This is what happens when a ship carrying coronavirus-infected crew arrives in Australia

 In Home News Section, Uncategorized

Confirmation that a total of seven crew members from the iron ore bulk carrier Vega Dream anchored off Port Hedland have COVID-19 has put the focus on the adequacy of pandemic safety measures for international shipping entering Australian ports.

It is the second ship in two weeks to arrive at Port Hedland carrying the virus.

The manganese carrier Patricia Oldendorff left Western Australia waters on the weekend after the majority of its infected crew recovered from the virus.

While the WA Government is adamant there is no risk to local communities from foreign seafarers with COVID-19, the maritime union believes there are huge risks.

What are the rules for international shipping arriving at Australian ports?

Before ships arrive in port, it is a legal requirement they report all crew who have been or are currently ill through the Maritime Arrivals Reporting System.

According to Australian Government’s COVID-19 information for the marine industry, the Department of Agriculture, Water and the Environment (DAWE) is in contact with international vessels to ensure they understand their reporting requirements.

If a crew member is ill, they have to isolate on the ship in a single cabin until they are given further directions by Australian authorities.

Department biosecurity officers then work with state or territory health departments to assess the COVID-19 risk on board.

A DAWE biosecurity officer will first go on the ship to screen for COVID-19 among the crew, using the Traveller with Illness Checklist.

They may also talk to the ship’s doctor.

After seeking advice from a state or territory health department human biosecurity officer, the DAWE biosecurity officer will tell the vessel master what to do next.

#growthfactorgraphicEMBEDfull

A state or territory human biosecurity officer will decide whether the sick crew is tested for COVID-19 on the ship or transferred to a hospital or other medical centre.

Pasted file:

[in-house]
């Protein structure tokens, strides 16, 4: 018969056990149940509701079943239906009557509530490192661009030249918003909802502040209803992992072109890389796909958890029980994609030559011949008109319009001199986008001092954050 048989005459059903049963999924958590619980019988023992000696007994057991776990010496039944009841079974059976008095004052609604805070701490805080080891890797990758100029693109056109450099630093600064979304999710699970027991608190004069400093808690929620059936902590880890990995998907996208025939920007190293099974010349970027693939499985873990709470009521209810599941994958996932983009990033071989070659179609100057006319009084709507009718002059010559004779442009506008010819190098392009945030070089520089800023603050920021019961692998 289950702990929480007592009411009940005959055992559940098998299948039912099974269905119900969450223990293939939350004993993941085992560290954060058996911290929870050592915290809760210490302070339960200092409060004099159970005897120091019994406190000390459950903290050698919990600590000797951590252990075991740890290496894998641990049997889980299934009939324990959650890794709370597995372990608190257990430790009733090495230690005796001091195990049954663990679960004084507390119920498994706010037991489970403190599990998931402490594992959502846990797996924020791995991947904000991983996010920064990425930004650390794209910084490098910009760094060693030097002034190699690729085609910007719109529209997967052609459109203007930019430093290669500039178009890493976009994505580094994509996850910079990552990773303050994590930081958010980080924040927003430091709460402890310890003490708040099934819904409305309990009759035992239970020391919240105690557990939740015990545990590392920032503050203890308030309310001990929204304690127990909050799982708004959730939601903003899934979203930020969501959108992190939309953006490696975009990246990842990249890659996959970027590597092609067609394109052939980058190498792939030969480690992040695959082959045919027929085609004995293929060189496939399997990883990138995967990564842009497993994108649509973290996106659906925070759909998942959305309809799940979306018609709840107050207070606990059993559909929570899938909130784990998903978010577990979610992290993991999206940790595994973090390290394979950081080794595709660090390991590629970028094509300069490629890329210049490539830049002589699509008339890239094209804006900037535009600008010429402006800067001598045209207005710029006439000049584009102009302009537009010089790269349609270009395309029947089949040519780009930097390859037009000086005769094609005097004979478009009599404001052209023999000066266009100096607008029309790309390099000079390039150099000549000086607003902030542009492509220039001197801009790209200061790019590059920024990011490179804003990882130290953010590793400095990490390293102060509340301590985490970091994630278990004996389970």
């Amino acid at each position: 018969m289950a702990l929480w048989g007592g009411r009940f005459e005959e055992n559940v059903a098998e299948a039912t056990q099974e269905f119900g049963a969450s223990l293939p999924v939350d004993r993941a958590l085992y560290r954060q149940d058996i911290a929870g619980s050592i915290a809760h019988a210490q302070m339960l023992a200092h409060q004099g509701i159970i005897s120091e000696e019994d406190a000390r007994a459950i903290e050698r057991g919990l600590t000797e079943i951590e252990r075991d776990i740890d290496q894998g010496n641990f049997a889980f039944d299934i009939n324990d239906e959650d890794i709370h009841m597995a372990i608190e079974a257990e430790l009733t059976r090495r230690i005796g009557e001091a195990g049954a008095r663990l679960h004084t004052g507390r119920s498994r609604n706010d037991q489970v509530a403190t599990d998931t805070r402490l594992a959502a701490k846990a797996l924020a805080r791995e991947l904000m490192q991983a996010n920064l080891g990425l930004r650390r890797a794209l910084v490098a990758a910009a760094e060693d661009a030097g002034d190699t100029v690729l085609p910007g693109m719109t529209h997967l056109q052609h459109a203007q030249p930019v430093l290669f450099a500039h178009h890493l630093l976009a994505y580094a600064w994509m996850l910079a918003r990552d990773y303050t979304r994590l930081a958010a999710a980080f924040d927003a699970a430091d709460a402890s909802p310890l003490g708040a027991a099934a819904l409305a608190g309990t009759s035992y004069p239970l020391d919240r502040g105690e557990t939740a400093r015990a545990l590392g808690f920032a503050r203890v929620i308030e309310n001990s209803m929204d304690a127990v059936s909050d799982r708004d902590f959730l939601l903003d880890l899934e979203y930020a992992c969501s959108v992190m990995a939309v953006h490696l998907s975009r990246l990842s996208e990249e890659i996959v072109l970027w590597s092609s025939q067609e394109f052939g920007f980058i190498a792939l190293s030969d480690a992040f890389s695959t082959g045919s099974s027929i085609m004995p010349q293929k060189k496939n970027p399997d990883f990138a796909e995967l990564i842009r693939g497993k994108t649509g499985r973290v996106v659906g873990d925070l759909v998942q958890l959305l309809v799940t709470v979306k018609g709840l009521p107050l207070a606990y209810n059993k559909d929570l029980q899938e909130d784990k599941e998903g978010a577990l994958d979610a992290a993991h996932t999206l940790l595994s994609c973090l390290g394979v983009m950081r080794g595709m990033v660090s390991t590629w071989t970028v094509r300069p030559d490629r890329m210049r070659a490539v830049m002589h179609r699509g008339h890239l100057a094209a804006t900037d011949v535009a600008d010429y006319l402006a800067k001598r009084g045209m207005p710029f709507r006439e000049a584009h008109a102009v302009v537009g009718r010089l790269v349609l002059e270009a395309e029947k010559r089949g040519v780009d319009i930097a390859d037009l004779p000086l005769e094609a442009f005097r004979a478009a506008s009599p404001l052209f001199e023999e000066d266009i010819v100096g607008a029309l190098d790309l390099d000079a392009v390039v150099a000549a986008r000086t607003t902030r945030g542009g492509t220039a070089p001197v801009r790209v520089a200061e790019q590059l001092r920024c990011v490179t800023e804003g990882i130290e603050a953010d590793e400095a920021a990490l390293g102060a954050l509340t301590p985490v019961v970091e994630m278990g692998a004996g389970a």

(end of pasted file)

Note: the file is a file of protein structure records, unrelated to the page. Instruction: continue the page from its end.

What must crew on board ships in Australian ports do to limit any potential infection spread?

The Australian Government has several requirements for crew on board a ship, even if they have been at sea for more than 14 days.

Firstly, it says all crew should remain on board while the vessel is berthed in Australia.

Crews are allowed to “undertake vessel functions” at the port but should wear a face mask and other PPE while working.

They must also limit any interactions with marine pilots, government officers and anyone else who is not a member of the crew.

When those non-crew members are on board the ship, the crew should wear PPE in shared public spaces.

The Government also stipulates crew members who are not performing essential work should self-quarantine when non-crew members are on the ship.

“Restrict non-essential interactions with non-crew,” it says.

They are also urged to practice good hygiene and increase the routine cleaning and disinfection of surfaces that are frequently touched, such as handrails, guard rails and shared navigation equipment, to help control the spread of infection.

The crew have to notify Australian authorities if they develop a fever or other COVID-19 symptoms.

What about Australians working at ports and on international ships?

Australian marine industry staff, such as stevedores or marine pilots, must avoid all contact with sick crew members.

“If unwell crew are essential to the vessel, there must be a prior agreement on how staff can avoid close contact,” the Government COVID-19 information says.